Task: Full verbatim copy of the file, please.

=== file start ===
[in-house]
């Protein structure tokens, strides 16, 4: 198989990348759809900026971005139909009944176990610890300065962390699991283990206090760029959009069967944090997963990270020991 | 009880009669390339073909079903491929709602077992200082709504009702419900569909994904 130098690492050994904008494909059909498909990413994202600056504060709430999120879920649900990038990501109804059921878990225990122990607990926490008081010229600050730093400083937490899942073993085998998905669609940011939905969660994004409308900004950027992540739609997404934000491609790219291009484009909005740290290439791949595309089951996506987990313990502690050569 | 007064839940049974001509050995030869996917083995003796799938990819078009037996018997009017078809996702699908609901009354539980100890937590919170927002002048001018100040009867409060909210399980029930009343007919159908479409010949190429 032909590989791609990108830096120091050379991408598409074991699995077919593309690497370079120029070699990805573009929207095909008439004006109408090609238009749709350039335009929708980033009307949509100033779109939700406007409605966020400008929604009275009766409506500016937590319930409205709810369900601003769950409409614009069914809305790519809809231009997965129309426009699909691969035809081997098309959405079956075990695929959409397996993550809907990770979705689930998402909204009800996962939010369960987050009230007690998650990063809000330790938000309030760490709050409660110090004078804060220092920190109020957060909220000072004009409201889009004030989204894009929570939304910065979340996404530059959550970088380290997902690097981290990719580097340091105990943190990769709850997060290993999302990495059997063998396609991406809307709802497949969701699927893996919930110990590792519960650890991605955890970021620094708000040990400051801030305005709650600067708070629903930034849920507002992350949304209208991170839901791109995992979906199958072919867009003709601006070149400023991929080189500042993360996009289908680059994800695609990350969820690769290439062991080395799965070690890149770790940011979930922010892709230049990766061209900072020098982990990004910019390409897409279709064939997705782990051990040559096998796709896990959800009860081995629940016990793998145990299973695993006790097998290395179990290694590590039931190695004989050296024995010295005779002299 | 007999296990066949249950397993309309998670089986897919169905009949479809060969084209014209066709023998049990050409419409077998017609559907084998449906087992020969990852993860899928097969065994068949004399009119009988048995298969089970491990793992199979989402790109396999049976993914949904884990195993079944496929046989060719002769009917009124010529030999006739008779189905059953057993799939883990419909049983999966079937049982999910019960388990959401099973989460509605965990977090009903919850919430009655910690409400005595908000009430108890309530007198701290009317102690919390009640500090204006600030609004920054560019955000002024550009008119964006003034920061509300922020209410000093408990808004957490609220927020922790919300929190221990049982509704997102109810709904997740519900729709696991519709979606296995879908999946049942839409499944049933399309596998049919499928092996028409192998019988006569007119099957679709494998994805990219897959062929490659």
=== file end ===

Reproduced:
[in-house]
């Protein structure tokens, strides 16, 4: 198989990348759809900026971005139909009944176990610890300065962390699991283990206090760029959009069967944090997963990270020991 | 009880009669390339073909079903491929709602077992200082709504009702419900569909994904 130098690492050994904008494909059909498909990413994202600056504060709430999120879920649900990038990501109804059921878990225990122990607990926490008081010229600050730093400083937490899942073993085998998905669609940011939905969660994004409308900004950027992540739609997404934000491609790219291009484009909005740290290439791949595309089951996506987990313990502690050569 | 007064839940049974001509050995030869996917083995003796799938990819078009037996018997009017078809996702699908609901009354539980100890937590919170927002002048001018100040009867409060909210399980029930009343007919159908479409010949190429 032909590989791609990108830096120091050379991408598409074991699995077919593309690497370079120029070699990805573009929207095909008439004006109408090609238009749709350039335009929708980033009307949509100033779109939700406007409605966020400008929604009275009766409506500016937590319930409205709810369900601003769950409409614009069914809305790519809809231009997965129309426009699909691969035809081997098309959405079956075990695929959409397996993550809907990770979705689930998402909204009800996962939010369960987050009230007690998650990063809000330790938000309030760490709050409660110090004078804060220092920190109020957060909220000072004009409201889009004030989204894009929570939304910065979340996404530059959550970088380290997902690097981290990719580097340091105990943190990769709850997060290993999302990495059997063998396609991406809307709802497949969701699927893996919930110990590792519960650890991605955890970021620094708000040990400051801030305005709650600067708070629903930034849920507002992350949304209208991170839901791109995992979906199958072919867009003709601006070149400023991929080189500042993360996009289908680059994800695609990350969820690769290439062991080395799965070690890149770790940011979930922010892709230049990766061209900072020098982990990004910019390409897409279709064939997705782990051990040559096998796709896990959800009860081995629940016990793998145990299973695993006790097998290395179990290694590590039931190695004989050296024995010295005779002299 | 007999296990066949249950397993309309998670089986897919169905009949479809060969084209014209066709023998049990050409419409077998017609559907084998449906087992020969990852993860899928097969065994068949004399009119009988048995298969089970491990793992199979989402790109396999049976993914949904884990195993079944496929046989060719002769009917009124010529030999006739008779189905059953057993799939883990419909049983999966079937049982999910019960388990959401099973989460509605965990977090009903919850919430009655910690409400005595908000009430108890309530007198701290009317102690919390009640500090204006600030609004920054560019955000002024550009008119964006003034920061509300922020209410000093408990808004957490609220927020922790919300929190221990049982509704997102109810709904997740519900729709696991519709979606296995879908999946049942839409499944049933399309596998049919499928092996028409192998019988006569007119099957679709494998994805990219897959062929490659």